Rock the Blocks Music Festival
March 21-22, 2014
Written by Elise Olmstead
When my shoes hit the pavement on the way to a venue I am filled with great memories of music seen with friends. I think of stopping together in impatient, giggling clusters at stoplights and smoking cigarettes 20 feet from the entrance around a corner. I can feel the warmth of dancing bodies and smiling faces of much missed friends. These memories and more swirl in my mind from the weekends spent at Rock the Blocks and I was eager to once again make the trip to Blacksburg, VA.
The annual Rock the Blocks (this year being their third) takes place in the downtown home of Virginia Tech, and the crowd that was rockin’ was young and ready for music. College students and locals mingled with the music fans that had traveled for their favorite bands, making an awesome mix of personalities and music preferences. The two-day music festival hosts bands from a wide range of genres such as death metal, jam, indie pop, dubstep, folk, and more. Hosted in 8 venues over two nights, music fans of all kinds could pack in an amazing variety and quantity of music into the evening.
Friday night we were doing the sidewalk waltz with our friend and host for the evening Roger Gupta, who is also a photographer for Rock the Blocks. He’s the best at sneaking away to get great shots, so while he darted about we mingled with friends. After moseying our way into Ceritano’s and catching a minute of N.A.R.P.’s blues-y, energetic jam rock, we headed to see friends and up-and-coming musicians Threesound at Pita Vera’s.
The walk was short, as most of the festival is contained to an area of 6 blocks or so near Main Street. Frank’s was the furthest down the road, but the weather was pleasant and everyone was enjoying their time outside. Once inside Pita Vera, we were overwhelmed with friends, like artists Bryan Bailey and Nicholas Daily, as well as photographer August J. Threesound was playing their Lotus-like mellow jams mixed with originals sung by drummer and vocalist Bobby Crim, and the room was filled with a happy crowd that’s been ready for the music and the weekend. Dharma Initiative followed, and you could tell that many people were waiting for the Hampton Roads, VA based jam band. People who had been sitting got up to boogie and an influx of fans came pouring through the door.
We slid past Sharkey’s, which was lively and lit up by lights while DJ’s Manndibles, Boogieburg, DJ Pyrite, and Dioptrics made the wing place bounce. The Fritz was playing at Ceritano’s, an italian restaurant and bar. The restaurant happened to have a big room in the back great for holding a band and a crowd, and while we grabbed a drink from the large bar, we watched the room crowd with warm bodies as The Fritz played their rock-infused jams. Some friends ran out to Pita Vera’s to catch jam/groove band The Color J, or the world-infused tunes of Mateo Monk down at She-Sha. I take opportunity to grab a skirt from Whitley’s design, who is vending her patchwork clothes inside Ceritano’s. I’m grabbing my husband from a cigarette break as ELM starts jamming, and before I know it, it’s a complete fury of sweaty dancing in the room as girls in crop tops and high heels strut alongside the kids in flat brims and wire wraps. Everyone is truly enjoying tap their toes together and the first night ends triumphantly.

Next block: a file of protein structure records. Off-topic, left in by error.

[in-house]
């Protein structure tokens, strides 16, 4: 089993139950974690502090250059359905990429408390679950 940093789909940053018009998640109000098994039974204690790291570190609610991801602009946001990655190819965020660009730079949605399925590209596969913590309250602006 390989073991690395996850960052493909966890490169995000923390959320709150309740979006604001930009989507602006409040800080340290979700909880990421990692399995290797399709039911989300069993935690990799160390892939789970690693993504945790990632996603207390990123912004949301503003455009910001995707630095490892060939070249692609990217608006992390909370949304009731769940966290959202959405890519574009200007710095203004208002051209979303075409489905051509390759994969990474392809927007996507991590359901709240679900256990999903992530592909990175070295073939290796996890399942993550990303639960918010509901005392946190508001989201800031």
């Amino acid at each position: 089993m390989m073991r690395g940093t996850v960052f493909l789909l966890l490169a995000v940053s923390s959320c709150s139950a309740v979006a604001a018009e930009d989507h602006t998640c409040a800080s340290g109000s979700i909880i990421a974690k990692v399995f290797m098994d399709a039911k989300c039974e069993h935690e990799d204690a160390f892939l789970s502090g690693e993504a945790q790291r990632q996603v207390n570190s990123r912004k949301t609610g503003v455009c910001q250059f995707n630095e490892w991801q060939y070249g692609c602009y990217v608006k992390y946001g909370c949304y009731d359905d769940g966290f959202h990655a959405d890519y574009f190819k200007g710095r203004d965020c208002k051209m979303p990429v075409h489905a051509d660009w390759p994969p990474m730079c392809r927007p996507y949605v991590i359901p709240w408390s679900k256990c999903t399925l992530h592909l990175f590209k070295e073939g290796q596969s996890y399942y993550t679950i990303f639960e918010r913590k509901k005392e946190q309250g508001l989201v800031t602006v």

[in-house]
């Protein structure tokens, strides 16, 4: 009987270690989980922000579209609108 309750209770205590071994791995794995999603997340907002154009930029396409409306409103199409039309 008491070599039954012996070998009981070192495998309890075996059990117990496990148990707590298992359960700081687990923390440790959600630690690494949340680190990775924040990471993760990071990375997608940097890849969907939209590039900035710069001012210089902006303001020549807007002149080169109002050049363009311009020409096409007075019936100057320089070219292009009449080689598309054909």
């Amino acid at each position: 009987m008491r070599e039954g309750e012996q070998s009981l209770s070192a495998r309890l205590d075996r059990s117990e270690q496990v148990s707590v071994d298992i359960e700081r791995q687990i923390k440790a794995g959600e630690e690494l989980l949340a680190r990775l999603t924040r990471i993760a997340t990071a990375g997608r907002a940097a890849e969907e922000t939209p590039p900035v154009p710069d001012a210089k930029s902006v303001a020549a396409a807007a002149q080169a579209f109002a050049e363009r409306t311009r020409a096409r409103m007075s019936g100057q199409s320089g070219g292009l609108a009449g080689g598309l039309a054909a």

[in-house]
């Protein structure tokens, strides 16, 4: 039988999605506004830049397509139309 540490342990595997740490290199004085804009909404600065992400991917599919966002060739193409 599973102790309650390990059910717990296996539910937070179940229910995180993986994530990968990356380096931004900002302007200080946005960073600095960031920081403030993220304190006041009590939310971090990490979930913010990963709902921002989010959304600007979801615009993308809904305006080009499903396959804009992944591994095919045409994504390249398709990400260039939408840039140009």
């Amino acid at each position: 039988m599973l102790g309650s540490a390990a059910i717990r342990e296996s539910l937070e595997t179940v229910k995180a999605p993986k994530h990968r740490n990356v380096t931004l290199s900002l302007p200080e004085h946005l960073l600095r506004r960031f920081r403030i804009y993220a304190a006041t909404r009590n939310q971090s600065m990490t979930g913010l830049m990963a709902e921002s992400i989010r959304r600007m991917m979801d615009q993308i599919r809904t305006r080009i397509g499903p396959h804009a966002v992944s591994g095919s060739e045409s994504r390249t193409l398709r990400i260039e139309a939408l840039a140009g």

Saturday started late, but after some downtown lunch and a shower we felt ready to rock. We made XYZ Gallery our first stop, since it wasn’t open for music the night before and our artist friends had displays. The quaint student-run gallery was filled with the whimsical tunes of indie band Bombadil when we we entered, and when I craned in to the room I saw a crowd sitting cross-legged around the band. It was an intimate environment perfect for their light harmonies and simple indie-pop beats.
We sidle in with our friends Moogatu while they eat some dinner at Pita Vera’s, and before long the symbols crash and Les Rhinoceros’s set starts. The guitar shreds, heavy bass, and rock ‘n’ roll drums send the eating families out with to-go boxes, but the kids draw nearer to the music. Moogatu starts their set with my favorite Umphrey’s Mcgee song, “Nothing Too Fancy,” then jams seamlessly through their originals filled with harmonizing guitar into covers like Allman Brother’s “Jessica.” The jam band fans are swooning and their limbs are warming up for the night. Deaf Scene comes up next to “turn your tie-dye into black,” and though their jams may be on the heavier side, they still break out favorites like “Casey Jones” by Grateful Dead for the crowd.
Richmond musicians The Shack Band provide a breath of fresh air with their uplifting jazz rock in Ceritano’s, and girls are spinning hoops as the guys tap their feet. They play one of my favorites “Picture Yourself” that is perfect for singing along with guitarist Hunter Pease’s vocals. We break away to catch DELTAnine down the street at Champ’s where we see that the band is killin’ it and we happily re-unite with many of our friends. I love the space-y electronica of DELTAnine combined with the live guitar and drums, and their beats make me dance until the music has to end.
Before retiring we hit an after party in town, which similarly to last year’s after party, is in a house much too small for the crowd. We soak in as much time as we can with our friends before saying our goodbyes, and getting ready for the drive home on Sunday.
Rock the Blocks is one of the only music festivals I have attended that involves venues around the city and such a great variety of music types to choose from, but it works so well that I am curious why more cities don’t have similar events. The festival is becoming our annual visit to Blacksburg, and I look forward to the killer lineups and friendly faces in years to come. Keep on rockin’!
Check out the gallery below of photos from Roger Gupta!!